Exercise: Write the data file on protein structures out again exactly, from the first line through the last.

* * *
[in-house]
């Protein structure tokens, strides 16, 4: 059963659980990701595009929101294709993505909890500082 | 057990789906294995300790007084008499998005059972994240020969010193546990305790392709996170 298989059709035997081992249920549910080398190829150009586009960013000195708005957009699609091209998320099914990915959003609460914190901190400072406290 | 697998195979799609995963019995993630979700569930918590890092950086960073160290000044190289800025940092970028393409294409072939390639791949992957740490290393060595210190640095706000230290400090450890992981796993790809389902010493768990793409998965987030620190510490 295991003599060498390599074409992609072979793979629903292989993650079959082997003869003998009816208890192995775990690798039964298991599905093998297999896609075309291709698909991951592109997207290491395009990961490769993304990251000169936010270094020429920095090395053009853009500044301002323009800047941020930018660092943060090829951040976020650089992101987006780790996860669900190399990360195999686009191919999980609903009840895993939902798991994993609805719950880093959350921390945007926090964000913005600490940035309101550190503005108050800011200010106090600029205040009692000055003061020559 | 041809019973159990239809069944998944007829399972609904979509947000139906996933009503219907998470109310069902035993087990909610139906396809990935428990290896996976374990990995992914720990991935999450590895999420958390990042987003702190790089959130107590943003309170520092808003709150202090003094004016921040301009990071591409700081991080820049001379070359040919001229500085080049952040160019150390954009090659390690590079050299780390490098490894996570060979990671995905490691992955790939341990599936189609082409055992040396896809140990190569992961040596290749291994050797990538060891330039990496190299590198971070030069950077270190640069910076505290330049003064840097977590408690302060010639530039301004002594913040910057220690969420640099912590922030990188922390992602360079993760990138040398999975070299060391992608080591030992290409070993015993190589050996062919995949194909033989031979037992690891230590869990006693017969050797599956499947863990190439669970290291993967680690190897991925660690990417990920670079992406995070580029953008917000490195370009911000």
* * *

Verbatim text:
[in-house]
């Protein structure tokens, strides 16, 4: 059963659980990701595009929101294709993505909890500082 | 057990789906294995300790007084008499998005059972994240020969010193546990305790392709996170 298989059709035997081992249920549910080398190829150009586009960013000195708005957009699609091209998320099914990915959003609460914190901190400072406290 | 697998195979799609995963019995993630979700569930918590890092950086960073160290000044190289800025940092970028393409294409072939390639791949992957740490290393060595210190640095706000230290400090450890992981796993790809389902010493768990793409998965987030620190510490 295991003599060498390599074409992609072979793979629903292989993650079959082997003869003998009816208890192995775990690798039964298991599905093998297999896609075309291709698909991951592109997207290491395009990961490769993304990251000169936010270094020429920095090395053009853009500044301002323009800047941020930018660092943060090829951040976020650089992101987006780790996860669900190399990360195999686009191919999980609903009840895993939902798991994993609805719950880093959350921390945007926090964000913005600490940035309101550190503005108050800011200010106090600029205040009692000055003061020559 | 041809019973159990239809069944998944007829399972609904979509947000139906996933009503219907998470109310069902035993087990909610139906396809990935428990290896996976374990990995992914720990991935999450590895999420958390990042987003702190790089959130107590943003309170520092808003709150202090003094004016921040301009990071591409700081991080820049001379070359040919001229500085080049952040160019150390954009090659390690590079050299780390490098490894996570060979990671995905490691992955790939341990599936189609082409055992040396896809140990190569992961040596290749291994050797990538060891330039990496190299590198971070030069950077270190640069910076505290330049003064840097977590408690302060010639530039301004002594913040910057220690969420640099912590922030990188922390992602360079993760990138040398999975070299060391992608080591030992290409070993015993190589050996062919995949194909033989031979037992690891230590869990006693017969050797599956499947863990190439669970290291993967680690190897991925660690990417990920670079992406995070580029953008917000490195370009911000």